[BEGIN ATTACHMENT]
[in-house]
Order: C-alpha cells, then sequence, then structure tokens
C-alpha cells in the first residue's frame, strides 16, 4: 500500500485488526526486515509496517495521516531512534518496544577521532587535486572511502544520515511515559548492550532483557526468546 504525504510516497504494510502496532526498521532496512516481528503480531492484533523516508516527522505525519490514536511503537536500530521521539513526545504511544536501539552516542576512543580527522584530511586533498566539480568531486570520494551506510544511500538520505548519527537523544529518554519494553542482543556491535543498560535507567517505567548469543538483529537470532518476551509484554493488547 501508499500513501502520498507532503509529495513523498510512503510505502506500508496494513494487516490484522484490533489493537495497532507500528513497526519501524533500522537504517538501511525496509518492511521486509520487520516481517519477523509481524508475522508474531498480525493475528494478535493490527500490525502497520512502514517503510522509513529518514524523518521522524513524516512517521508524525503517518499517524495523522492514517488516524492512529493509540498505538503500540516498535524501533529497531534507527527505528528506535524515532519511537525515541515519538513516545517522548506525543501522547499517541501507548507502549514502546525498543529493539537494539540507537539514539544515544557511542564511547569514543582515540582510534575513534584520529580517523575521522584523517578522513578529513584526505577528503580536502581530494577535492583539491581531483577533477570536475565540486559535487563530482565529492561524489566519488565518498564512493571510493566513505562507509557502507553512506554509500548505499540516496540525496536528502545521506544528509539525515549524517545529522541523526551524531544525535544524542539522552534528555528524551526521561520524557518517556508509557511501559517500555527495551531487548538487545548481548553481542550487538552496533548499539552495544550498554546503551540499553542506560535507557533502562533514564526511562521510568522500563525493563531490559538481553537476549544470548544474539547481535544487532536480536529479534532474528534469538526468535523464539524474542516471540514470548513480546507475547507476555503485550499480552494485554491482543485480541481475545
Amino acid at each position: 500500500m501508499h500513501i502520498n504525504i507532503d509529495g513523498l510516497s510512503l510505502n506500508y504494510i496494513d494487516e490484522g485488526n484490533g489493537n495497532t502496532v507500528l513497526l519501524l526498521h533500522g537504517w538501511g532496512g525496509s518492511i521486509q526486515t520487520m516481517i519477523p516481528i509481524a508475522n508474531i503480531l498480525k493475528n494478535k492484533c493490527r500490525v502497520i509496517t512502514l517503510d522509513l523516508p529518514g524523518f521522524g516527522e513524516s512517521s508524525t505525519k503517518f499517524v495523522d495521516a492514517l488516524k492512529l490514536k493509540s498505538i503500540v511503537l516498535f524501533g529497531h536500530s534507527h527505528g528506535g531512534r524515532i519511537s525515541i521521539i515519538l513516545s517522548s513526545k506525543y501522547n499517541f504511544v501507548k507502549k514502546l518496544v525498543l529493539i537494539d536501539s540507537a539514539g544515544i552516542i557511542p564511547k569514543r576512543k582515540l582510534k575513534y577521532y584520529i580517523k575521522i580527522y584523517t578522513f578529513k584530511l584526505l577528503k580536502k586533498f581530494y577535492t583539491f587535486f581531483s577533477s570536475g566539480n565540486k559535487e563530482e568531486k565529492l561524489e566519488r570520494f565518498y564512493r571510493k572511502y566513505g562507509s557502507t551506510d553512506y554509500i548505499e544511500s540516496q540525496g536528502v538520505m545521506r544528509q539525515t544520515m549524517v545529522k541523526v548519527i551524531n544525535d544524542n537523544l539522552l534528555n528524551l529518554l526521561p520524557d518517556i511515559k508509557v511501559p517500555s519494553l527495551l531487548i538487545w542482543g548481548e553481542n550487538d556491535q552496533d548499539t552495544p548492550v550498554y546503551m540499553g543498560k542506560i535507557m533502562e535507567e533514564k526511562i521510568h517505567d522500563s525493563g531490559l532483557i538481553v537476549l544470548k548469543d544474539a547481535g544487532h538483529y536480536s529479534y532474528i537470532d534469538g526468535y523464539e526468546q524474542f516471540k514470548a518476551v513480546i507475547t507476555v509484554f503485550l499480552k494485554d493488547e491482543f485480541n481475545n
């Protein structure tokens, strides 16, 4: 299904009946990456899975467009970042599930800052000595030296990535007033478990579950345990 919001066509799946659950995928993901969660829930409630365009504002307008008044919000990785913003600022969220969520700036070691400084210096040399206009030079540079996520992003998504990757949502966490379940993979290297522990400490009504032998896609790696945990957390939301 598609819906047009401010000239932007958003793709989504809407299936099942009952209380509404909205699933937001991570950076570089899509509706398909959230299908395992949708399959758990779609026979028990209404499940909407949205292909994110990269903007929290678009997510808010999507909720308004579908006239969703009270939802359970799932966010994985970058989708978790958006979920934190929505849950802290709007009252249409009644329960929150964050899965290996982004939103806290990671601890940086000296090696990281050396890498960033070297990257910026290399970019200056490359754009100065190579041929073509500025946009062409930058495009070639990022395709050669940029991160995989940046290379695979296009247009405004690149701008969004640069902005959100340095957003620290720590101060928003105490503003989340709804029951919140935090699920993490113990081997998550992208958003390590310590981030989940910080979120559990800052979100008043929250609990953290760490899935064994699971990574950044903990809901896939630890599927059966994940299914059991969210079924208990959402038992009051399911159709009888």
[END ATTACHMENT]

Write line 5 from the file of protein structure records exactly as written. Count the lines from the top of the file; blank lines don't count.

């Protein structure tokens, strides 16, 4: 299904009946990456899975467009970042599930800052000595030296990535007033478990579950345990 919001066509799946659950995928993901969660829930409630365009504002307008008044919000990785913003600022969220969520700036070691400084210096040399206009030079540079996520992003998504990757949502966490379940993979290297522990400490009504032998896609790696945990957390939301 598609819906047009401010000239932007958003793709989504809407299936099942009952209380509404909205699933937001991570950076570089899509509706398909959230299908395992949708399959758990779609026979028990209404499940909407949205292909994110990269903007929290678009997510808010999507909720308004579908006239969703009270939802359970799932966010994985970058989708978790958006979920934190929505849950802290709007009252249409009644329960929150964050899965290996982004939103806290990671601890940086000296090696990281050396890498960033070297990257910026290399970019200056490359754009100065190579041929073509500025946009062409930058495009070639990022395709050669940029991160995989940046290379695979296009247009405004690149701008969004640069902005959100340095957003620290720590101060928003105490503003989340709804029951919140935090699920993490113990081997998550992208958003390590310590981030989940910080979120559990800052979100008043929250609990953290760490899935064994699971990574950044903990809901896939630890599927059966994940299914059991969210079924208990959402038992009051399911159709009888």